In the opening song, “Heaven on Their Minds,” Judas sees Jesus as a man in danger of believing his own press. (“You’ve started to believe the things they say of you,” Judas laments.) In “This Jesus Must Die,” the religious establishment sees him as a dangerous provocateur who will bring the wrath of the Roman occupiers down upon them. (“Our elimination because of one man,” declares Caiphas.) To the anti-Roman insurgents in “Simon Zealotes,” Jesus is a celebrity who can be exploited to “win ourselves a home.” And in “The Trial Before Pilate,” Pilate tries to reassure the assembled mob that Jesus is “just misguided, thinks he’s important.”

Back in Mark 8, Jesus follows up his initial question to his disciples with another. “But who do you say that I am?”

“You are the Christ,” answers Peter.

Jesus Christ Superstar does not go as far as Peter. As a product of its time, the album’s portrait of Jesus reflects the prevailing romantic counterculture view of him as a political martyr, a victim of the Man. (For proof of this, look no further than Norman Jewison’s film adaptation, which renders the story as an anachronistic “Age of Aquarius” fantasia that’s more Hair than The Chosen.) One can also detect a whiff of biblical criticism as Jesus Christ Superstar eschews any depiction of Jesus’ supernatural feats, most notably the resurrection. This has led many Christian detractors to accuse the album of denying the divinity of Jesus altogether.

Upon closer listening, however, that accusation does not hold—or it’s at least superficial.

It is true that, by their own admission at the time, Lloyd Webber and Rice were not believers in Jesus’ divinity. In an interview after the Broadway show’s debut, Rice said that “Christ has more relevance for me as a human being than He does as God.”7 And yet, the words out of their characters’ mouths confirm that Jesus’ unique appeal stemmed from his claim to divinity.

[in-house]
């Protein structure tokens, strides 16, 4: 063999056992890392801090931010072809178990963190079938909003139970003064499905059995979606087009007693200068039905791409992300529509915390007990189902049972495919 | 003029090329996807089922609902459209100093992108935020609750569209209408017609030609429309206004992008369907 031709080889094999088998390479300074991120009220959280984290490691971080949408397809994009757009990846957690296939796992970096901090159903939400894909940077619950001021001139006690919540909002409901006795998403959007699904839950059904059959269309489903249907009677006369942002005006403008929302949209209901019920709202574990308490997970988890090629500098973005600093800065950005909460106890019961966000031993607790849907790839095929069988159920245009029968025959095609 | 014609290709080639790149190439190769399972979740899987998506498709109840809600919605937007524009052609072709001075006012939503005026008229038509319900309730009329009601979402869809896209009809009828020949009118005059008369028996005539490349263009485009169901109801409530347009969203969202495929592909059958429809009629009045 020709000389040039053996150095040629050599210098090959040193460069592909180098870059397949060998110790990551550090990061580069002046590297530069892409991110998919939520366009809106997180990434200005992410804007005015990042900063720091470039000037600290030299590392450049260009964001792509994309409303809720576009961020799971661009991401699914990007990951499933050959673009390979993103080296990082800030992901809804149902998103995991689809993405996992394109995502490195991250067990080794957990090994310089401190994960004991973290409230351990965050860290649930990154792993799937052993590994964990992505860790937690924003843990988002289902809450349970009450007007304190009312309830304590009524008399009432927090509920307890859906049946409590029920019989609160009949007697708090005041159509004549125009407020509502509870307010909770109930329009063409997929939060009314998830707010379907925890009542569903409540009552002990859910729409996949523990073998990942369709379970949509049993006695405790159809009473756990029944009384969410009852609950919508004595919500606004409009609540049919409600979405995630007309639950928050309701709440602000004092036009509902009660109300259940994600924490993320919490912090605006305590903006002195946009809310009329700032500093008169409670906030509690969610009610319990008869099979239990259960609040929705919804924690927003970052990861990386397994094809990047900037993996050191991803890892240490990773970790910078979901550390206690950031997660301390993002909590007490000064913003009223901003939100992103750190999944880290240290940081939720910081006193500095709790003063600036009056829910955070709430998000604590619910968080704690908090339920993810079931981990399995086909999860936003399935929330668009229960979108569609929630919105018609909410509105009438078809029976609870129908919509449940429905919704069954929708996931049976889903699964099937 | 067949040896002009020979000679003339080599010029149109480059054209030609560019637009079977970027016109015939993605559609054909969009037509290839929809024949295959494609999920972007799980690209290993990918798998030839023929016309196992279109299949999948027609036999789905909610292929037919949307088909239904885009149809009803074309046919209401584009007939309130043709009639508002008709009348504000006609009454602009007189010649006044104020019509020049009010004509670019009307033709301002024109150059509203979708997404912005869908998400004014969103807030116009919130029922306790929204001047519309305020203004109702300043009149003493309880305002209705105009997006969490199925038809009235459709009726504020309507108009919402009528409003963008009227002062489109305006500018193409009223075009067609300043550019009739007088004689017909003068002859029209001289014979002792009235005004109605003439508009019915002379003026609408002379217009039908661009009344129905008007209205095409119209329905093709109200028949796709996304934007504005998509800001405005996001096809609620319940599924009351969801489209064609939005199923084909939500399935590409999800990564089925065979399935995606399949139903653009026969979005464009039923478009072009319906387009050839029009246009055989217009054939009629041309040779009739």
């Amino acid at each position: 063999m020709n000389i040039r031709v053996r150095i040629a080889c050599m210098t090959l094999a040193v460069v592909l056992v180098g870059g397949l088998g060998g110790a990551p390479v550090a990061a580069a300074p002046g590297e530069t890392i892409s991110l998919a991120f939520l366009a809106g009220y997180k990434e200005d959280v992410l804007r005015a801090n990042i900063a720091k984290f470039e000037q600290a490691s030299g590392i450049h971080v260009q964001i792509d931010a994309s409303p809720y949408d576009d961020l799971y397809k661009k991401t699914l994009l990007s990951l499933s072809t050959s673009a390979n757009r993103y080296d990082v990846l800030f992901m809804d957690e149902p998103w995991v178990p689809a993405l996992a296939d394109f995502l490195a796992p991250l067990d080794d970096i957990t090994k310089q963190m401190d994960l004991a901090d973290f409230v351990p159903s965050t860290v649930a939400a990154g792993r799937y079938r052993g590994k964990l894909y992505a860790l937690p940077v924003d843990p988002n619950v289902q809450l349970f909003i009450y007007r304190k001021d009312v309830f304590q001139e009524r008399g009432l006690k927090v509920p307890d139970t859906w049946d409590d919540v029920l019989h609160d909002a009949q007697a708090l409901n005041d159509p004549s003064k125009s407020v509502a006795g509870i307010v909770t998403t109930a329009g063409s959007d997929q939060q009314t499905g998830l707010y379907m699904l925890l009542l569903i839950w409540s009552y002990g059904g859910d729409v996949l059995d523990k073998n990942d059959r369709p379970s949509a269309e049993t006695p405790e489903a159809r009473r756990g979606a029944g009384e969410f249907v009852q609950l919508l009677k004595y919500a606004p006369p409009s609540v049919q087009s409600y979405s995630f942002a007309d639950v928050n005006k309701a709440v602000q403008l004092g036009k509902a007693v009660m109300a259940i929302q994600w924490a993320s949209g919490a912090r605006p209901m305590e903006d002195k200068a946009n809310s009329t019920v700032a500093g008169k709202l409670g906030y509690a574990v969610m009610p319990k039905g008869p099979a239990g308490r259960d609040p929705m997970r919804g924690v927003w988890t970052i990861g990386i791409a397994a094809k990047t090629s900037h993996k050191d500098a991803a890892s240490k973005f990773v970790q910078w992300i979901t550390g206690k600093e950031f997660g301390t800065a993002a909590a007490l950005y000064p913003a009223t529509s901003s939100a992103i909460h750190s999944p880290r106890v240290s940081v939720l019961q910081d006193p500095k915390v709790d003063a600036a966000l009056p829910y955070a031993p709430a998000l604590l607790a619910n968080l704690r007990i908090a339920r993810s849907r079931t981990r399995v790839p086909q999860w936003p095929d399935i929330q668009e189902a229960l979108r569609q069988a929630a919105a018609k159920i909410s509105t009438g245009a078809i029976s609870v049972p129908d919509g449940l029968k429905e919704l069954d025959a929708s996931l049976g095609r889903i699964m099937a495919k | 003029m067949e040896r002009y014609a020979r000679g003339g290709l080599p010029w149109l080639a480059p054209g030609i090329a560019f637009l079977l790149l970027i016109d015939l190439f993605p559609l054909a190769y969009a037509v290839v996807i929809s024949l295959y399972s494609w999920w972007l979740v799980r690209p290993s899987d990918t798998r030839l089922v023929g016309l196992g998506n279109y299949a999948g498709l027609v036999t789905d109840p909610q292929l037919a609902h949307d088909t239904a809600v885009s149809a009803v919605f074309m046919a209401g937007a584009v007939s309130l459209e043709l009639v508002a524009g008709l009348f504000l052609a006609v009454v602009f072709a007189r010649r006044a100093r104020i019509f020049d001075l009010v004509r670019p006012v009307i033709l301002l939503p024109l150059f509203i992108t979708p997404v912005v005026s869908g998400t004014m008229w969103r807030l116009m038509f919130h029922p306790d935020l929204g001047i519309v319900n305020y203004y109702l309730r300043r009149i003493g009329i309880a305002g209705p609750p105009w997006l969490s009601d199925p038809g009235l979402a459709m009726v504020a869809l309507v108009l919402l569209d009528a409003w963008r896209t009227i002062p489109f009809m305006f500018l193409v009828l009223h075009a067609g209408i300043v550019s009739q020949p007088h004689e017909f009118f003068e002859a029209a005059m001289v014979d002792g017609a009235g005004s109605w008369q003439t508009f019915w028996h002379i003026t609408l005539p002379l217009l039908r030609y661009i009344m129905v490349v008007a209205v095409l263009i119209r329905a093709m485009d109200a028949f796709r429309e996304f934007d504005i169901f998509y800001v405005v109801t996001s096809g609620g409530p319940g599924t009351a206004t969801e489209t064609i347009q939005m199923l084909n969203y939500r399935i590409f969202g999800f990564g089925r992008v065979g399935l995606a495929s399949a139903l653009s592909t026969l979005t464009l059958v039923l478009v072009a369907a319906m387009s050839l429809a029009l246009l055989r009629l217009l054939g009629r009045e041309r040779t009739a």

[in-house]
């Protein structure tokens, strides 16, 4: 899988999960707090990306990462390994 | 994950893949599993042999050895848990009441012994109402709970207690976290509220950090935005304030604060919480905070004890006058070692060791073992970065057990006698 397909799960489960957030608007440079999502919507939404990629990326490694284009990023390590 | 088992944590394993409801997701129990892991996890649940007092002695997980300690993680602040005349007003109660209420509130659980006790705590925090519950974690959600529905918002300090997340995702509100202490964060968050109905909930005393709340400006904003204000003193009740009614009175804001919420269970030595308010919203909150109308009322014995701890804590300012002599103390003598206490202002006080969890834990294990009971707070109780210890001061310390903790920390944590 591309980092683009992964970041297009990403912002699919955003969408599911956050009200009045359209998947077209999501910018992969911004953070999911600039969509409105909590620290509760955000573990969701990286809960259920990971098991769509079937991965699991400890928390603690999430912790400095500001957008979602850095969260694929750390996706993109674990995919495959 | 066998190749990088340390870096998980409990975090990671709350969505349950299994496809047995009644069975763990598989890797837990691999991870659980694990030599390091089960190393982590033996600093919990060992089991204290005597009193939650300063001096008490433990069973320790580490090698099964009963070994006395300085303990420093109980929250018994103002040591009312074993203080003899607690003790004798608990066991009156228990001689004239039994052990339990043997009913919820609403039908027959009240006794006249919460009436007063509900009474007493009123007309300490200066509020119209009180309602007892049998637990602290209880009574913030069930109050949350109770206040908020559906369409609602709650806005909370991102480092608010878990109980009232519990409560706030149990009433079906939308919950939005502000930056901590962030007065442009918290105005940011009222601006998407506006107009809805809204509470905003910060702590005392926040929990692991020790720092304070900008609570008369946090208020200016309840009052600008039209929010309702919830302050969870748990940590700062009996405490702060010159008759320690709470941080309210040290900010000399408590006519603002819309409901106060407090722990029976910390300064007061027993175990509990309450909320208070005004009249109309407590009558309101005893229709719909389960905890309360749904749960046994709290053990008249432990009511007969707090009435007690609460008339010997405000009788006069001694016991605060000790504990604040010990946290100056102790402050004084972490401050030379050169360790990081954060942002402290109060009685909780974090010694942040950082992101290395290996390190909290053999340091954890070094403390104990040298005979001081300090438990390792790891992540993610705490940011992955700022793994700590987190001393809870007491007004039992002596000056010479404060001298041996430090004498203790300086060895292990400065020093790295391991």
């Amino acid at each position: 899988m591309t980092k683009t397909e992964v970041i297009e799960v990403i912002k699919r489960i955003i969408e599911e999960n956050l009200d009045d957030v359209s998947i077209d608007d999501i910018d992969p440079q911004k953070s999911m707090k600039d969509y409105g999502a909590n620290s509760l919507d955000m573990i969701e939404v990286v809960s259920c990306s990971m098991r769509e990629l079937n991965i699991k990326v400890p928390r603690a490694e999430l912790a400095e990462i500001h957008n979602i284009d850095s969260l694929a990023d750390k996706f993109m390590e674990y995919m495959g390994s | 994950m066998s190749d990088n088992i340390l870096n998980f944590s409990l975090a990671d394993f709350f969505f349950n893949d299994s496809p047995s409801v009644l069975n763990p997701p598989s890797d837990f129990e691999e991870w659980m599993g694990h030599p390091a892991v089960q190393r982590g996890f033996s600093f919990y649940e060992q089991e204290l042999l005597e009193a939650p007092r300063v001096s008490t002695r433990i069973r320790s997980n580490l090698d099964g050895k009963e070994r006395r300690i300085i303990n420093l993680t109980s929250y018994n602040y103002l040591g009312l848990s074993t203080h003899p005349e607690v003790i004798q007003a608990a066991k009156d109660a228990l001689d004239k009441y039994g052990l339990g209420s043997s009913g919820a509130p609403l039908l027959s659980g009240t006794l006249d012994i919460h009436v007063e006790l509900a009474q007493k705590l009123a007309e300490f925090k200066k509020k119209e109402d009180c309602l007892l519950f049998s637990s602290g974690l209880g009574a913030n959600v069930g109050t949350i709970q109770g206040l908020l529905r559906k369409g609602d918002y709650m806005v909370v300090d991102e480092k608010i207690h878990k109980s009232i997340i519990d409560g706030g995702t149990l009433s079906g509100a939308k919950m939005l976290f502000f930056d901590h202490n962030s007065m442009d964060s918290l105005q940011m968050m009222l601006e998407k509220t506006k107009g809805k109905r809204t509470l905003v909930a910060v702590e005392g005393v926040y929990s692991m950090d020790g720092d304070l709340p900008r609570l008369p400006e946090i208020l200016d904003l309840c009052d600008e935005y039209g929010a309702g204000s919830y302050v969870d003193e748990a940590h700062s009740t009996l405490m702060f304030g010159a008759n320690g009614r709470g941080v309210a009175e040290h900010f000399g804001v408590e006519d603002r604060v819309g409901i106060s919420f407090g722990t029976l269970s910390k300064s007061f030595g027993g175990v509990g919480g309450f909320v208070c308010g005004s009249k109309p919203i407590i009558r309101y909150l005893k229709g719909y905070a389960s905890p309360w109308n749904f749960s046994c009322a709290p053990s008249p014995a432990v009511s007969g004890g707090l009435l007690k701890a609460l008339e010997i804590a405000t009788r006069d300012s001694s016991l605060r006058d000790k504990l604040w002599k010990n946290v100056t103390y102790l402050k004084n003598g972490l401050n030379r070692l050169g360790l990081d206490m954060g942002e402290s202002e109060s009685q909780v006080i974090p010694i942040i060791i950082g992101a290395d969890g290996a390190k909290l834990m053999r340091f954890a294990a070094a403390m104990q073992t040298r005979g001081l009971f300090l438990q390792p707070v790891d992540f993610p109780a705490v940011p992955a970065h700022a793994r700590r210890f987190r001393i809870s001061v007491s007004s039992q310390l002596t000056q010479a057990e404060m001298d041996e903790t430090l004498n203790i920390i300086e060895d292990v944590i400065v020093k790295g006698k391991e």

Take Herod’s words to Jesus upon meeting him for the first time in “King Herod’s Song (Try It and See)”:

Jesus, I am overjoyed to meet you face to face.
You’ve been getting quite a name all around the place.
Healing cripples, raising from the dead.
And now I understand you’re God,
At least, that’s what you’ve said.

In the final accounting, no one will ever mistake Jesus Christ Superstar for a “Christian” album. Keith Green, it most certainly ain’t! But while Jesus Christ Superstar’s creators may not have believed that Jesus was God, they were faithful enough to the gospel narratives to acknowledge that Jesus certainly did. Like the proverbial blind men describing the elephant, they were feeling their way along the contours of the truth. And there is value in that.

In chapter 17 of the book of Acts, the apostle Paul encounters an odd sight in Athens. Among the temples of the various Greek gods, he finds an altar with the following inscription: “To the unknown god.” Being the good evangelist that he was, Paul used this altar as a conduit to introduce the Athenians to the divinity of Jesus. In Jesus Christ Superstar’s ambiguity on the matter of Jesus’ divinity, I also find an altar to an unknown god that, every Lent, becomes a conduit to the real thing as the music leads me to meditate on that most crucial of questions: “Who do you say that I am?

1. https://en.wikipedia.org/wiki/Jesus_Christ_Superstar_(album)
2. https://en.wikipedia.org/wiki/Jesus_Christ_Superstar_(album)
3. https://en.wikipedia.org/wiki/Jesus_Christ_Superstar
4. https://www.ncronline.org/news/culture/jesus-christ-superstar-controversial-musical-phenomenon-turns-50
5. https://www.nytimes.com/1971/10/31/archives/they-wrote-it-and-theyre-glad-they-wrote-superstar.html
6. https://www.ncronline.org/news/culture/jesus-christ-superstar-controversial-musical-phenomenon-turns-50
7. https://www.nytimes.com/1971/10/31/archives/they-wrote-it-and-theyre-glad-they-wrote-superstar.html